Elected with Mayor Jeremy Ferguson, City of Milwaukie

Posted on February 4, 2013

In the new “Elected” feature we will add a much needed perspective to ELGL offerings. We will hear the opinions of key elected officials on the current state of play in government. Appropriately our first profile features ELGL member and Milwaukie Mayor Jeremy Ferguson. Mayor Ferguson is a familiar name to many of us from his work to bring baseball to Milwaukie to his new “Get Fit” initiative which is a call to action for addressing obesity.

If you know an elected official that would be interested in participating, contact Megan Messmer at oregonelgl@gmail.com.

Background Check on Mayor Jeremy Ferguson, City of Milwaukie

Get Connected with Mayor Ferguson: Facebook and Twitter

Get Connected with the City of Milwaukie: Facebook and Twitter

Get Connected with Milwaukie Rules: Blog, Facebook, and Twitter

“Livability is a term that, for me, captures the concerns of residents and businesses alike. Livability encompasses many things: A fiscally responsible local government, clean streets, safe neighborhoods, transportation options and local options for things such as food, entertainment, education and recreation.” -Mayor Jeremy Ferguson

Mayor Ferguson took office in January 2009 and has been a member of the City’s budget committee since 2006.

Mayor Ferguson is committed to working with council members to keep spending down, while providing important services for the community. He serves on the Board of Directors for the American Red Cross and applies his passion for emergency preparedness to create healthy and resilient neighborhoods.

Q & A with Mayor Ferguson

You started a program called “Get Fit Milwaukie” to combat obesity. What drove you to start the program? What has the response been from the community?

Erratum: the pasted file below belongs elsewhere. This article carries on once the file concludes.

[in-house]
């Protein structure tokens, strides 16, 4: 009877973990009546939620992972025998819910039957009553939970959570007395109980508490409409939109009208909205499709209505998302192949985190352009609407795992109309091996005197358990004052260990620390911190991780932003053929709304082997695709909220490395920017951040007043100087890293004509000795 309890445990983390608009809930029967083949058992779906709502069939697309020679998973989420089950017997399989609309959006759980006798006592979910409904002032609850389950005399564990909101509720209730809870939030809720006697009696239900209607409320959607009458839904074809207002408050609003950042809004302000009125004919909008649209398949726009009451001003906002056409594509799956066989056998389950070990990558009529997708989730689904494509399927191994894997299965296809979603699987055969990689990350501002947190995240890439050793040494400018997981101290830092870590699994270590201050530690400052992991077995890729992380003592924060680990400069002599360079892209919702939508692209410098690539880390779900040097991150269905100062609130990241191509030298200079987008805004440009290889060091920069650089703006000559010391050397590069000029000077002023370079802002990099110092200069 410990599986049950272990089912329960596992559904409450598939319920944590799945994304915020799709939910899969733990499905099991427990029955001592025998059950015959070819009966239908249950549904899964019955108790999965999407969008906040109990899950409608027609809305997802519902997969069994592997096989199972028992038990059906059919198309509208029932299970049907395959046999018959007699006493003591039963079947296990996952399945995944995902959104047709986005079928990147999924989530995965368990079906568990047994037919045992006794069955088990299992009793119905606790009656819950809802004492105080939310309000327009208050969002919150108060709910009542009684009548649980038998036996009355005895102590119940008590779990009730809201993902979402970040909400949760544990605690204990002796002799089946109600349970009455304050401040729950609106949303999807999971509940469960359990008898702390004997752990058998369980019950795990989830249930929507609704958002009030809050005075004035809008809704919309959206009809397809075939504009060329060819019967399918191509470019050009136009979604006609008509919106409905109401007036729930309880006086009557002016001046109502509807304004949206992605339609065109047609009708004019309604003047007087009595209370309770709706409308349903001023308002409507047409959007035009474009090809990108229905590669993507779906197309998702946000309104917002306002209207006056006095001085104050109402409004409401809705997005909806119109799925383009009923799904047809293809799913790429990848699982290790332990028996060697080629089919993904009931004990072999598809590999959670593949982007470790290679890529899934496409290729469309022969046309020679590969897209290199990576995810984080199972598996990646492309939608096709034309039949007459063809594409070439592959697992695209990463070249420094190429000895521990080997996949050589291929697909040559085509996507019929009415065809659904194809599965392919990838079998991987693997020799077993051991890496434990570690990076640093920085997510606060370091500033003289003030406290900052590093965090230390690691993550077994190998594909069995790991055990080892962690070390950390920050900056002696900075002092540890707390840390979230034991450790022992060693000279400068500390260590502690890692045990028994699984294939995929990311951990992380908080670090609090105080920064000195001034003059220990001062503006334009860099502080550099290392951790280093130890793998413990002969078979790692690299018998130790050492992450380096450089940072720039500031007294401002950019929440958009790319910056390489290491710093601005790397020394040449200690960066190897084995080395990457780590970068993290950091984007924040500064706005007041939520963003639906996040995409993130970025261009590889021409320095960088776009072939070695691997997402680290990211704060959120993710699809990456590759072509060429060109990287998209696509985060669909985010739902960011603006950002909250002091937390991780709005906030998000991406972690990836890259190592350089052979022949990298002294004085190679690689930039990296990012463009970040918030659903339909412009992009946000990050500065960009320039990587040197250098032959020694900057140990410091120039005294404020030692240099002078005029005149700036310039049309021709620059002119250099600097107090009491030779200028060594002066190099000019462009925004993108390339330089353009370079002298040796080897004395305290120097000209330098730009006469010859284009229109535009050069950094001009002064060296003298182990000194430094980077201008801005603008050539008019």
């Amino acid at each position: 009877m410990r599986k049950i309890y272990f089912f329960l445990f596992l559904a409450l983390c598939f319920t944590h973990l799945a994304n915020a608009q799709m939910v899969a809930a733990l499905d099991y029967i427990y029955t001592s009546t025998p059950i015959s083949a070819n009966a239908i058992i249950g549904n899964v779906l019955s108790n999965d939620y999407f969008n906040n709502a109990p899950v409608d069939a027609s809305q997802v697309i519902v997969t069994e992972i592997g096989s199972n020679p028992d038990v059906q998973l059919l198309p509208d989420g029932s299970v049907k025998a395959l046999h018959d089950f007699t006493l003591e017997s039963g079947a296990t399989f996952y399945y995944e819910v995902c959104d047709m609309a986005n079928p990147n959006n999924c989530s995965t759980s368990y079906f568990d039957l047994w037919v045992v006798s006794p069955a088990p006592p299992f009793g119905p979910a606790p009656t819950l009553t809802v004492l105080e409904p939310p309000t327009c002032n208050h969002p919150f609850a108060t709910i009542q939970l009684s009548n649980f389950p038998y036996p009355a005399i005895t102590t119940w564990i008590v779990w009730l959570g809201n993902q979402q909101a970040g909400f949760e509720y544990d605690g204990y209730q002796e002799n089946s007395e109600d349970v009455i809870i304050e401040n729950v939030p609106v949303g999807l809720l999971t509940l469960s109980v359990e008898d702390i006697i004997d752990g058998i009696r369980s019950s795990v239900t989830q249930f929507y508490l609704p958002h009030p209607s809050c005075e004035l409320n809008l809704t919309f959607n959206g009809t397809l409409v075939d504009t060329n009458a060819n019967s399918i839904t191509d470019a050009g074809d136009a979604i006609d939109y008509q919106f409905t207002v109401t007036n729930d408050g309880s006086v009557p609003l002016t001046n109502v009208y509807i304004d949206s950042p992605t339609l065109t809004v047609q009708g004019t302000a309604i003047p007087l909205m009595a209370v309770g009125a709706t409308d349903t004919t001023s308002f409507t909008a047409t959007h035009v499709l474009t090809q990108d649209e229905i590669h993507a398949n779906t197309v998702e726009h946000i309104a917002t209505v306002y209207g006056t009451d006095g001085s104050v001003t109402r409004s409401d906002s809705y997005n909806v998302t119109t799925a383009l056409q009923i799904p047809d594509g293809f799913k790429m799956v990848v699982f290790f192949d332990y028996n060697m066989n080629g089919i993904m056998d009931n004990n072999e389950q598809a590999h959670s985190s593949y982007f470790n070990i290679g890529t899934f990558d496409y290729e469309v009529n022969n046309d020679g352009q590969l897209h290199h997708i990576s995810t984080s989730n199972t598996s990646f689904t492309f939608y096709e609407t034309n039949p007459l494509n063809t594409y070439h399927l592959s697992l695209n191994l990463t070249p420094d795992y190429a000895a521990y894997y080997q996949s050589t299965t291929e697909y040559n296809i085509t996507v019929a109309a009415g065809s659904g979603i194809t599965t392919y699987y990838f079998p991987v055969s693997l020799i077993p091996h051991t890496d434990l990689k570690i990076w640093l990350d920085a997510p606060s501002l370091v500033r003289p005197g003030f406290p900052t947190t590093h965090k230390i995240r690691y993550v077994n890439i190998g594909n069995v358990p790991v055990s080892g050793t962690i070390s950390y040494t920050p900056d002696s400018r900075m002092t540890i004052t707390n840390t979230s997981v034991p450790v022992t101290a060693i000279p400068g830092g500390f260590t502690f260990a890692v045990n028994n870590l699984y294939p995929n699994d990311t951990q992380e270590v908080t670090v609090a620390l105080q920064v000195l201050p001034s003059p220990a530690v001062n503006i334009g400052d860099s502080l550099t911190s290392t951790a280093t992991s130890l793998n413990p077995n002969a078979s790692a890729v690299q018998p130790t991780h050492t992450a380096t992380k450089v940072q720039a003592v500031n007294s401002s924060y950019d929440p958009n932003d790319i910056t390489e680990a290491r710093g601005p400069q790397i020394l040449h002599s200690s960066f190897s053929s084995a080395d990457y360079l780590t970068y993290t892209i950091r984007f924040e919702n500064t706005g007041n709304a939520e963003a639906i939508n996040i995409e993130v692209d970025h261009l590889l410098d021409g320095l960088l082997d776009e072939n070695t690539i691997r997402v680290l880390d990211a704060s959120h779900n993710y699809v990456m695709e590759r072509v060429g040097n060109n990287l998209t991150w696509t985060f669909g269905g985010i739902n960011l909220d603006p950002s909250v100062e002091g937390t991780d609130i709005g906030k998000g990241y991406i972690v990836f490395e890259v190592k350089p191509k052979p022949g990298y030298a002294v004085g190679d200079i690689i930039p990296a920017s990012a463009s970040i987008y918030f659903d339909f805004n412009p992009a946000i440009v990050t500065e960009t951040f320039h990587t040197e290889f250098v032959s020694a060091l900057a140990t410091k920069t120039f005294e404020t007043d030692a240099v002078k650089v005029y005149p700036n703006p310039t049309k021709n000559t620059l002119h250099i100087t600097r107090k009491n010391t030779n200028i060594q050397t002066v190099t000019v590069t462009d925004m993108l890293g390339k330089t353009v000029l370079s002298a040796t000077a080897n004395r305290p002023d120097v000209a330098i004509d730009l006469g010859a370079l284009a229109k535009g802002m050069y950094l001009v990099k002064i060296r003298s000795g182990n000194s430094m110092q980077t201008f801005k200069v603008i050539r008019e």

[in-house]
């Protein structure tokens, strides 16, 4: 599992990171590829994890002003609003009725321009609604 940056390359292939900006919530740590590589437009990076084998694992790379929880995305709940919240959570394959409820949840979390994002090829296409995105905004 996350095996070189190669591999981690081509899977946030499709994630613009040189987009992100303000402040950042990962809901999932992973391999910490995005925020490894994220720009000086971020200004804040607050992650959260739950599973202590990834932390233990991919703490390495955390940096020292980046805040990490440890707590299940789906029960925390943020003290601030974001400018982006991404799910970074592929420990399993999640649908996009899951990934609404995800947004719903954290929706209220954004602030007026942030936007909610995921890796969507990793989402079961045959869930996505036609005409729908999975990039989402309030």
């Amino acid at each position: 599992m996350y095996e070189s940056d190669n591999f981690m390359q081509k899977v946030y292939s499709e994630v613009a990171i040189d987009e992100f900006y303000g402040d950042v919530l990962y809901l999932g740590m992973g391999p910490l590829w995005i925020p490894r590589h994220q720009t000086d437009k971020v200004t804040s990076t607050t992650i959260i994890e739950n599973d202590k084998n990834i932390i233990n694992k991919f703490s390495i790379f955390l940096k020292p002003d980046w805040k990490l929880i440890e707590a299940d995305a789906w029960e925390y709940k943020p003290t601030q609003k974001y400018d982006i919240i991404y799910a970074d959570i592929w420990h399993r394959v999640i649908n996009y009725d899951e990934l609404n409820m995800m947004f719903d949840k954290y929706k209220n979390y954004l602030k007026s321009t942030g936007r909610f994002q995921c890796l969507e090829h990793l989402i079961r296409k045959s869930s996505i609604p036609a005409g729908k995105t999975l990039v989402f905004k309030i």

This year I’ll turn 40. Over the last couple years I have seen friends end up with heart conditions, and in two cases friends died in part because they were not taking care of themselves. Reflecting on where I am and where I could be prompted me to get myself in shape physically. Then I started thinking about other things like finances, the economy and what I do with my free time. There are so many things we can do to slim our waist down and fatten our wallets.

I decided to make the campaign a year long. I’m starting with fitness, and then we will focus on healthy eating and planting a backyard garden. Later in the year we will look at local activities that gets us off the couch and out in the community (tying it in with our First Friday art walks) and in the fall we will shift to looking at a business component, conducting a retail forum to see how businesses can help each other.

The community response has been amazing! I have a great group of people working out with me up to 4 times per week, restaurants have named healthy salads or coffee drinks after me like a Mayor’s Margarita made with lime juice and Stevia instead of Sweet and sour mix, or a quinoa and red pepper salad. People even hold me accountable. I was craving a burger one day. As I was enjoying the dripping gooey mess of a mushroom swiss burger and a root beer milkshake, (hey, I didn’t order fries) a citizen comes up and asks me if that was a good representation of my fitness challenge!

Citizens engage with me on Facebook, email and Twitter. It’s been fantastic,

Name the three most important issues facing Milwaukie in 2013.

  1. Funding is going to be our number one challenge. We have declining revenues and more demands all the time. We are at a point where essential services may be in jeopardy if we don’t come up with some new revenue streams as well as find efficiencies within our city.

  2. Working with the county and TriMet on light rail is starting to become difficult. The County passed measure 3-401 which requires a public vote before county staff can work on a rail project. The County has also recently started drafting a letter requesting TriMet to stop Light Rail in Multnomah County at the border of Clackamas County. This puts Milwaukie right in the middle of a dispute. The City, apart from the county’s involvement, made an agreement with TriMet in 2008 to pay TriMet for Light Rail as well as a number of transit improvements over a ten year period. TriMet has been working on those improvements and we have started paying TriMet. If a dispute occurs between TriMet and the County, it will be difficult for us because the County (specifically elected officials) are not representing Milwaukie’s interests.